There's no escaping Roman Polanski, it seems.
Polanski's work as an actor and director is being showcased in a celebrated and extensive photographic exhibit at the L Space Gallery in Toronto this week, his 1979 adaption of Thomas Hardy's Tess of the D'Urbervilles was just reprised at TIFF in a new digital restoration, and Marina Zenovich's follow-up to her controversial 2008 portrait Roman Polanski: Wanted and Desired had its festival premiere.
That film is called Roman Polanski: Odd Man Out, and it's further proof that the persistence of the Chinatown metaphor – that the past is not something easily left behind – is as potent as ever.
As you might recall, that 1974 Polanski film noir insisted that the sins of the past will always haunt the present, no matter how much time and distance has been crossed.
This was brought home with particularly acute force to Zenovich in September, 2009, when she learned that Polanski had been detained and arrested by Swiss police at the request of American authorities. When the news was made public, Zenovich found herself right back at the centre of the Polanski storm, her own version of waking up right back in Chinatown.
"I kind of went from being the girl who made that film that everyone saw about Roman Polanski to 'You're the girl who made the film that got him arrested,' which was really kind of weird and a bit unsettling," Zenovich said in an interview this week.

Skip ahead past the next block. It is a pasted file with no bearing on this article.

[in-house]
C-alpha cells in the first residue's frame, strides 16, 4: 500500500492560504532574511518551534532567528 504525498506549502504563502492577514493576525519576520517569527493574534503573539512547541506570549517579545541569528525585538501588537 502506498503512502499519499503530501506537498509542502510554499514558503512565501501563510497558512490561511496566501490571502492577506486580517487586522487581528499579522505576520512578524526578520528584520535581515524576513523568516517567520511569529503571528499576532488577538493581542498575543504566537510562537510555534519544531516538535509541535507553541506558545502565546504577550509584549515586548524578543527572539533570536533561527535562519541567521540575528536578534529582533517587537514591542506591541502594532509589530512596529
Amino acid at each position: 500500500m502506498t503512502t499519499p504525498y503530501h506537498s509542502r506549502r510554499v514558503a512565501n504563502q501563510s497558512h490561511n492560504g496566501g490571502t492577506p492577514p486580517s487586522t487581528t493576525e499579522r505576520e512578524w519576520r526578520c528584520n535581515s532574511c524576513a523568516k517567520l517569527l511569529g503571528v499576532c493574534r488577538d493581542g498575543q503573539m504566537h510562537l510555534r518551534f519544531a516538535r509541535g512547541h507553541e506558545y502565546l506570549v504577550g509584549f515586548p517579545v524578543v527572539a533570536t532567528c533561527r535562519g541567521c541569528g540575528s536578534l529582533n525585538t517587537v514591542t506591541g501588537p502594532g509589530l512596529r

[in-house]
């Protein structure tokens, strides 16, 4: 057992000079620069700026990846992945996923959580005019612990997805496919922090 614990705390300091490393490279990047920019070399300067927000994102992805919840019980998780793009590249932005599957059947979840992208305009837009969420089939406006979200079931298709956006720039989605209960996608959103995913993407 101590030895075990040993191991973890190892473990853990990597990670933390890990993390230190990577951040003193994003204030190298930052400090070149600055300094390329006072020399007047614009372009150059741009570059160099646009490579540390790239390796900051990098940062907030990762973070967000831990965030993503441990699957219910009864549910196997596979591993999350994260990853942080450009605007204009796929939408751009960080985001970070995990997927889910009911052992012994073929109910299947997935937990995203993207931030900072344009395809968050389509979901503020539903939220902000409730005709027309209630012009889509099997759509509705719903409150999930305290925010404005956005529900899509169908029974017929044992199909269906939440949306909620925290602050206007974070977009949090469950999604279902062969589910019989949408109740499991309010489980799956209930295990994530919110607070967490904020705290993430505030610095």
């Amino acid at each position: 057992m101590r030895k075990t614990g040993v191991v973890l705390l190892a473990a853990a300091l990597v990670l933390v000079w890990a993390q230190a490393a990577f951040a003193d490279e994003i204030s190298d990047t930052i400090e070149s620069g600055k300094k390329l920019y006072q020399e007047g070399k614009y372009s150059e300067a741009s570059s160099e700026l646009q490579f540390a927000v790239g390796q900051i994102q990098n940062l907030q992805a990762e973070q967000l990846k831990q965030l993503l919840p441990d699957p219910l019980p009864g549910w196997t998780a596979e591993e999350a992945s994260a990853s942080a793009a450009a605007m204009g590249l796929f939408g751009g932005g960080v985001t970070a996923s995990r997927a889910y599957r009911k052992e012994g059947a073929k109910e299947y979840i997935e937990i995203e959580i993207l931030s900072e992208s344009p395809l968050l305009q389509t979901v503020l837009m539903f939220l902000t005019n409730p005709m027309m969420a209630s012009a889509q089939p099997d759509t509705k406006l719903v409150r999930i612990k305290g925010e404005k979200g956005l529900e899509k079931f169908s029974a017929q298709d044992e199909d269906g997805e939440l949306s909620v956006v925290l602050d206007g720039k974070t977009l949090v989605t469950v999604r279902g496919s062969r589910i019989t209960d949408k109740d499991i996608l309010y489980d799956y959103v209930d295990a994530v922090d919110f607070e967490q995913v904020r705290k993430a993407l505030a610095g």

At the time of the arrest, Zenovich was at work on a short film following up Wanted and Desired, a movie which offered compelling and incendiary evidence that Polanski's Los Angeles trial for the statutory rape of a 13-year-old girl had been fatally compromised by misconduct on the part of the trial judge. The movie provided stark new illumination on the director's flight from the United States nearly 35 years ago, and in the process reignited a firestorm of controversy over whether Polanski should be retried in America in light of the new evidence.
"I was filming for nine months by the time he got arrested," Zenovich recalled. "And his lawyers decided to file a motion to re-open the case, so I'm like, oh my God, I have to make a short film about this, just a short film that I was going to do on the side.
"I even had an interview with Polanski. I'd literally bought the ticket and was going to Paris in November to meet him, having won an Emmy for the first film in September. Then I heard of the arrest and my whole life kind of changed."
When Zenovich arrived in Zurich to prepare for what was suddenly an entirely different film, she was amazed to see her own image everywhere: "There were quotes from me and pictures of me all over the place," she said. "I was the person who'd made the movie that had stirred all this up. It was incredible."
Zenovich's new movie is thus not only about what happened to Polanski after he arrived in Switzerland, officially to receive a lifetime-achievement award at the Zurich Film Festival. It's also about what happens when you tell a story that you become part of, when your subject and yourself become so inextricably tied up it's as though fate has woven you together. The film chronicles the events leading up to and following the arrest – Polanski, now 79, was imprisoned for two months and kept under house arrest for another six before Swiss authorities declared him a free man – and hopefully, for both directors, marks the end of their synchronicity.
"I don't think the story is over," Zenovich said. "But I think I'm done with the story."
Roman Polanski – Actor and Director runs at the L Space Gallery in Toronto until Oct. 5.